Do you love tennis? But can’t be bothered with the faff of tickets for Wimbledon, then why not try the Roland Garros French Open. By comparison getting tickets is so easy. Simply log on and purchase your tickets the day they go on sale. And even better they put on a whole day just for kids.
The Roland Garros Kids’ Day is a brilliant way to get children enthused about tennis. The whole complex is open and you’re free to roam around the courts and grounds. With unreserved seating, we dipped in and out of games. Each match was a single set, perfect for kids with shorter attention spans.
If you are an autograph hunter – this is the day to get your giant tennis ball signed by tennis super stars.
The Roland Garros Kids’ Day is an annual charity event held on the Saturday before the tournament officially starts; profits are donated to associations that work with disadvantaged children.
Being late starters, we arrived at 11am, gates opened at 10am, we joined what seemed to be an unending queue to gain access to the grounds. Admittedly the queue moved quickly, but if you are a queue hater, get there early.
Given recent events in Paris, it was understandable that there would be a rigorous series of checks, including identity checks to make sure your name was the name on the ticket.
Food and drink
For hungry ones, there are plenty of food and snack options – burgers, hotdogs, sandwiches a buffet with hot and cold options. If you were feeling really flush a sit down 60 euro meal, that could be pre-ordered using the Roland Garros app.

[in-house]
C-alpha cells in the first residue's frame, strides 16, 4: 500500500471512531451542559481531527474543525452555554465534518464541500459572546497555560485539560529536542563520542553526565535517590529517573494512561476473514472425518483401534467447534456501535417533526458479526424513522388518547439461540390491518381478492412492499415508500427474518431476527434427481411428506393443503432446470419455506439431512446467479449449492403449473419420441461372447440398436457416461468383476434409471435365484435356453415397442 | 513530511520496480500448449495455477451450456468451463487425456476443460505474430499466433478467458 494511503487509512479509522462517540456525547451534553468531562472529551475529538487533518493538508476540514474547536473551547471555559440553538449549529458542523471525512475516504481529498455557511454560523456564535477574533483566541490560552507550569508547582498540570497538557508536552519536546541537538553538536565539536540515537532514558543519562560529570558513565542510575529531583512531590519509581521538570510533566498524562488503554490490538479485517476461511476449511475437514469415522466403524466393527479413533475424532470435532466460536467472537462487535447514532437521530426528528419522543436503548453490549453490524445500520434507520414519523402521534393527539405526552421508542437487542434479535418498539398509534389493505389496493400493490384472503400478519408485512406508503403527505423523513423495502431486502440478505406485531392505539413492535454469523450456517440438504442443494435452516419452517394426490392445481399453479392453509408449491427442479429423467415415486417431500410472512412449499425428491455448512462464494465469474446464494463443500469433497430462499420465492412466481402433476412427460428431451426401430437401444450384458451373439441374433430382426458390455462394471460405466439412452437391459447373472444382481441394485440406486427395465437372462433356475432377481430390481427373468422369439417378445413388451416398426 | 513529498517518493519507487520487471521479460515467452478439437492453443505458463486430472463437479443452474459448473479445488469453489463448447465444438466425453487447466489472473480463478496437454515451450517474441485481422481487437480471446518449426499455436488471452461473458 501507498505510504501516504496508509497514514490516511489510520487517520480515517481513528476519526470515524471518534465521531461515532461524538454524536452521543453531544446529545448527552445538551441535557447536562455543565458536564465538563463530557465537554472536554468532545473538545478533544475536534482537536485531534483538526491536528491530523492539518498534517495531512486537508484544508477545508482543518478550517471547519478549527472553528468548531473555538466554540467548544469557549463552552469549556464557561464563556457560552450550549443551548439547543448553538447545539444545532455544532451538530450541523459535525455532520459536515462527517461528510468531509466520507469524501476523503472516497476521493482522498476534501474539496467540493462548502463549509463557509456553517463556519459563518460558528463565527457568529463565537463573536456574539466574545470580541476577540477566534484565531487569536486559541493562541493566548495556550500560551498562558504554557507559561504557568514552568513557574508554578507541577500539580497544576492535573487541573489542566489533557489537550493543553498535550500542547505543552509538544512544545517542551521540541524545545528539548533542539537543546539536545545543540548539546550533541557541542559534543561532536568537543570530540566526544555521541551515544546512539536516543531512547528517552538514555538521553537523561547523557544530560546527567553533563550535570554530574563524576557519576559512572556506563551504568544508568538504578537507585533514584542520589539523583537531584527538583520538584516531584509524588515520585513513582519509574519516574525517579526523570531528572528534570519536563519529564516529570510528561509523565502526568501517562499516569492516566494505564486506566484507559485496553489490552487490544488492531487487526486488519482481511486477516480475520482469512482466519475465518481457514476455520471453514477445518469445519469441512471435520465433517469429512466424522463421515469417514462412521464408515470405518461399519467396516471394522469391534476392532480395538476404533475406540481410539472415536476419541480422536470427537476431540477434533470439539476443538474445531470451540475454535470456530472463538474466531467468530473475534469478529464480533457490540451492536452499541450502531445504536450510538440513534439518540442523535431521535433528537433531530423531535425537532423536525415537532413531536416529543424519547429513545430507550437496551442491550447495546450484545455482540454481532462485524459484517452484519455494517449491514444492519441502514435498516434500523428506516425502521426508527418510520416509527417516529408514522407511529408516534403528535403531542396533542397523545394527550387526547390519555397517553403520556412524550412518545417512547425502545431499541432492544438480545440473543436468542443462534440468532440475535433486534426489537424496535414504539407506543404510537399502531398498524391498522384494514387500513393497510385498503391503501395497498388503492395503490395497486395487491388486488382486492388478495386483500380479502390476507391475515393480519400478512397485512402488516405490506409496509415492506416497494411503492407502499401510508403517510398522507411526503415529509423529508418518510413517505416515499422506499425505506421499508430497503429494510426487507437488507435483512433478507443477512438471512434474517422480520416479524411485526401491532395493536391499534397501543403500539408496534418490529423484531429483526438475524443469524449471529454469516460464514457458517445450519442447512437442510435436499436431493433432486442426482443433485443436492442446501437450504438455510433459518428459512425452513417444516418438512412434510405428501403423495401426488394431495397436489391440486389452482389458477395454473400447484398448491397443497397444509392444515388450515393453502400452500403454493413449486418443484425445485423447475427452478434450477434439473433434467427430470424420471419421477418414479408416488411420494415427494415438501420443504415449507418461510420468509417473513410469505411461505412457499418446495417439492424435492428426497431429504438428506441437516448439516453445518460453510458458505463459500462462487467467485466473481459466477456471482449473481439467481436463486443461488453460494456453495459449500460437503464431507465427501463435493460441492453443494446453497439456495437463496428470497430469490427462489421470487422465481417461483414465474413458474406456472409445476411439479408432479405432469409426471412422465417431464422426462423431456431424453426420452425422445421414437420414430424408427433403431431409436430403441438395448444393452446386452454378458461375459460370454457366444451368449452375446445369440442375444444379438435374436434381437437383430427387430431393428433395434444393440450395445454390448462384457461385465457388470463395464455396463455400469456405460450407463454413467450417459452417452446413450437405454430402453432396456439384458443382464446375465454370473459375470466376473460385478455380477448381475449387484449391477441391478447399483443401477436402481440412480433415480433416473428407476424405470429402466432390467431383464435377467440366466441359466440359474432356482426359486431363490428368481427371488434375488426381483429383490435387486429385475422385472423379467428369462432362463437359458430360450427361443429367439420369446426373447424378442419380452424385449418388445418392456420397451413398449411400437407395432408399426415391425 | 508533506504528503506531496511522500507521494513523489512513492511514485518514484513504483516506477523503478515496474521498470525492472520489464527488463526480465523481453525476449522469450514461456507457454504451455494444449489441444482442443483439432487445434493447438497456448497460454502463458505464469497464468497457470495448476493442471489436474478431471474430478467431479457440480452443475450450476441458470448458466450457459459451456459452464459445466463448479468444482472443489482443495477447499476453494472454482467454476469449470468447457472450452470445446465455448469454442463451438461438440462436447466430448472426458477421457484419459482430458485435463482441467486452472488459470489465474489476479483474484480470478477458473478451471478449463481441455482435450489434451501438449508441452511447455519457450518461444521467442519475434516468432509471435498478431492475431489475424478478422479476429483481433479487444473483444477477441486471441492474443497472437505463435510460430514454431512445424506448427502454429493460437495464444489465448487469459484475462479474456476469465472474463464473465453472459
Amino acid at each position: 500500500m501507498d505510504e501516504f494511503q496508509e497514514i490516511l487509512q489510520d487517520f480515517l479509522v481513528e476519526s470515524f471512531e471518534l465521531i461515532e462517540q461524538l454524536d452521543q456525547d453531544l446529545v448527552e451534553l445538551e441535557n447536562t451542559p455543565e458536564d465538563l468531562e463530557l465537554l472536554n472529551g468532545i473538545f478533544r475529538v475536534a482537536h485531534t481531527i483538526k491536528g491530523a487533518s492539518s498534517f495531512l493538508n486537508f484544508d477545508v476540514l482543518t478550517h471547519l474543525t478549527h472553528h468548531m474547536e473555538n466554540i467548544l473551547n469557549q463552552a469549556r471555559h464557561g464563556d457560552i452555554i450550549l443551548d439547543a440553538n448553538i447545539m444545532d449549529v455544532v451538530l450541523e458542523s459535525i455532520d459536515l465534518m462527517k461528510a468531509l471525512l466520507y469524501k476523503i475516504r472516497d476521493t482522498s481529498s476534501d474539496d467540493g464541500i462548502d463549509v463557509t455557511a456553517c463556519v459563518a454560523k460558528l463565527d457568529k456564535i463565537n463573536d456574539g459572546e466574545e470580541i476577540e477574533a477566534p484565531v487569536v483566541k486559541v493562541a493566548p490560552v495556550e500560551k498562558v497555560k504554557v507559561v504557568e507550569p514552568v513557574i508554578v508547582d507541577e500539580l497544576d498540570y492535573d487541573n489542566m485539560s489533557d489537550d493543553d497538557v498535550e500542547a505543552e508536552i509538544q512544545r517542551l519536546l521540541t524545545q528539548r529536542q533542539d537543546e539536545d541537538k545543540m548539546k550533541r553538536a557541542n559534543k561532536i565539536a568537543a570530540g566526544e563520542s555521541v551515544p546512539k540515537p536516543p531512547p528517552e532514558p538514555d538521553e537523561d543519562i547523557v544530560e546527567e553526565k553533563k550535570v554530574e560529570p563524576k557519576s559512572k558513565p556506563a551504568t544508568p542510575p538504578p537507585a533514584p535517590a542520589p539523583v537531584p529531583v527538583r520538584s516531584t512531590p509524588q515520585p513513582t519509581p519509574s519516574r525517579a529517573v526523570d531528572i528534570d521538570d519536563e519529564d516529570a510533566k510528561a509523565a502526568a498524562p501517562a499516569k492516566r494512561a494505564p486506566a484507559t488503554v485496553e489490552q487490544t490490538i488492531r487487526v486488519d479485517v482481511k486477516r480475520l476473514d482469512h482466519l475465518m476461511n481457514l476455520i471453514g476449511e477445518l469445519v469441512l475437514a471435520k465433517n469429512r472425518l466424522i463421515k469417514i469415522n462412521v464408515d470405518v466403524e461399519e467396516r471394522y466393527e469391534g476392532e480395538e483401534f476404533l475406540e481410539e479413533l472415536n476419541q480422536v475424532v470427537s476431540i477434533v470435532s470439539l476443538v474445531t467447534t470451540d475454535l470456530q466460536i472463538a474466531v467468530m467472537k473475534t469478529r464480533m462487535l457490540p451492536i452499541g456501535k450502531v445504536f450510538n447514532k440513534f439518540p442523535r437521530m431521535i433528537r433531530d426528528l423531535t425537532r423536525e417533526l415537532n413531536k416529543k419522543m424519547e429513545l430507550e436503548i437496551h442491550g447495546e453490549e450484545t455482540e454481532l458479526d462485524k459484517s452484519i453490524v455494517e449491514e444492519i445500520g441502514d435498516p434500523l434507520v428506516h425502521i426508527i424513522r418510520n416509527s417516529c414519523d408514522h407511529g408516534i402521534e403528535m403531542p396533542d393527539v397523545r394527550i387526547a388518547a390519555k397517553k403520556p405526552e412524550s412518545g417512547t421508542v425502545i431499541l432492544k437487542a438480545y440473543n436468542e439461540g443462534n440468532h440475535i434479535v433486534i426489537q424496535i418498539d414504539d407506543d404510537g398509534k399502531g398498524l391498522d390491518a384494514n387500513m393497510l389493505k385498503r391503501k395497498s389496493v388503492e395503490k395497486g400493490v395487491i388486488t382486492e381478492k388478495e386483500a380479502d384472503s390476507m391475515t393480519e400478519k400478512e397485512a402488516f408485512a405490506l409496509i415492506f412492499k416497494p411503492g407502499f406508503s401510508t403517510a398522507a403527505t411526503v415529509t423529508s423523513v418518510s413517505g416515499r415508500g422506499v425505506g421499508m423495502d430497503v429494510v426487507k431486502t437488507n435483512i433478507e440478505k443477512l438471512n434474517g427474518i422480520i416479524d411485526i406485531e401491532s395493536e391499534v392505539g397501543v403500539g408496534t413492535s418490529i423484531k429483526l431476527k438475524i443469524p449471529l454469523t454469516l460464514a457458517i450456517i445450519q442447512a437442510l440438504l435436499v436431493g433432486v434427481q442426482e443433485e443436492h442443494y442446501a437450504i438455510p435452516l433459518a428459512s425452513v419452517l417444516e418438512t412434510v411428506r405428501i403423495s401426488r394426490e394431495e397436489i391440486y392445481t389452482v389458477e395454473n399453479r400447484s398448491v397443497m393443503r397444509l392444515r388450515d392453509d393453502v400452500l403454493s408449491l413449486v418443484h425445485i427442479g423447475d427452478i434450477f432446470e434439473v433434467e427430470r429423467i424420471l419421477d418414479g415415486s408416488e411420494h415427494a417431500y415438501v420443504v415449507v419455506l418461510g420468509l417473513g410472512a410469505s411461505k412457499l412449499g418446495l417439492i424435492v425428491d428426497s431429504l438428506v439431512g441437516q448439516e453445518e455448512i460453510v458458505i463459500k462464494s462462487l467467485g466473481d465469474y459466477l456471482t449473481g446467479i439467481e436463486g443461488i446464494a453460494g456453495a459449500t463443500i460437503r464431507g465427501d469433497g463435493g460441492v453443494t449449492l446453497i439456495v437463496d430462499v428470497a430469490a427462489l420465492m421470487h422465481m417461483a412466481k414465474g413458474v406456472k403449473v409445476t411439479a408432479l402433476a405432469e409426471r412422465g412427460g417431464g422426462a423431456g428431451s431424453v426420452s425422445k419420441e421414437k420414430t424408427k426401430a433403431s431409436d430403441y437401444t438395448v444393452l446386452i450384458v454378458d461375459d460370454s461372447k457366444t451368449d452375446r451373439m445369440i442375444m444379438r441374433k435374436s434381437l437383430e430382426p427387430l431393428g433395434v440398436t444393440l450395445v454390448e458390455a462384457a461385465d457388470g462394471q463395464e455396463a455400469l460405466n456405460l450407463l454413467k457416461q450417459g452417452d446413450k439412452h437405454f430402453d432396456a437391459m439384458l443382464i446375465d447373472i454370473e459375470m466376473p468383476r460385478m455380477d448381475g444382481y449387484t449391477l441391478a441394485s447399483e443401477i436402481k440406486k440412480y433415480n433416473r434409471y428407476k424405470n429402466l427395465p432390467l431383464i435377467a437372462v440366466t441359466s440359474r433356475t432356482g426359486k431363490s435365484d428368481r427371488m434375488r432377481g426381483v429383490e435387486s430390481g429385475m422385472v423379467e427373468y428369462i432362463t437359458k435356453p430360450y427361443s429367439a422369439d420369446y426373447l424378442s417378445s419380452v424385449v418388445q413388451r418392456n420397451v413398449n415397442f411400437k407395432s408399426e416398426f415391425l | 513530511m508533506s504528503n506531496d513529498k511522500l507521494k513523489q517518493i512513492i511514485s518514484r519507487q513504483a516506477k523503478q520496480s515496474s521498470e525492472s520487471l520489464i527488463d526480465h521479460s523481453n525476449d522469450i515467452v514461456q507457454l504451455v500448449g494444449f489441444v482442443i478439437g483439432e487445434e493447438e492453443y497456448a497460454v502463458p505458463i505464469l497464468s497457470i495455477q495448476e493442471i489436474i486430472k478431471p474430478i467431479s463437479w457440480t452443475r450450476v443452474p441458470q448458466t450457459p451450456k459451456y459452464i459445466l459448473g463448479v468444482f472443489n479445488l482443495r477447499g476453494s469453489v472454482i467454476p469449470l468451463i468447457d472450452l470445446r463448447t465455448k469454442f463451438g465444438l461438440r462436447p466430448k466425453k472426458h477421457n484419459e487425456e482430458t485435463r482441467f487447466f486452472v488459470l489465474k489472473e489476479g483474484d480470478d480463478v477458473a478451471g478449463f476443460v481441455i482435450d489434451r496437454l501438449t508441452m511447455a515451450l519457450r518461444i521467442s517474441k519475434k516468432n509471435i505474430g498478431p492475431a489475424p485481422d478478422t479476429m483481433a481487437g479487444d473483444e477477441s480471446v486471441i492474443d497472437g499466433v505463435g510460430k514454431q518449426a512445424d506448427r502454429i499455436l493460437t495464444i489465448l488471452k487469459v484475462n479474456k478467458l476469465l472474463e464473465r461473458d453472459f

If you don’t want to spend 5 euros on an ice cream – bring your own snacks. Drinks can be bought onsite, you can bring up to 1.5 litres of water, and there are water fountains to top up water bottles.
Making the most of Roland Garros Kids’ Day
The Roland Garros Kids Day, is a great family outing, well organised and very child friendly. We’re definitely booking tickets for next year.
If you want tickets for the 2017 Roland Garros Kids’ Day, these tips will make your trip just that bit easier and smoother.
Buying your tickets
- Open an account in advance of the tickets going on sale. I spent over an hour trying to set up an account after I got to the top of the queue (a good few of hours glued to the screen)
- Get your tickets the day they go on sale, especially if your want to see matches during the first round. There were still plenty of tickets for sale in the afternoon and the waiting time was much less
On the day
- Queuing is inevitable, get there as early as you can
- Don’t forget photographic ID – they will check this against your ticket
- You can take snacks and drinks, and there are free water fountains to top up your water bottles.
- And for twenty euros for a kids’ day ticket – enjoy!
Sudhamshu Sebbar, courtesy of Flickr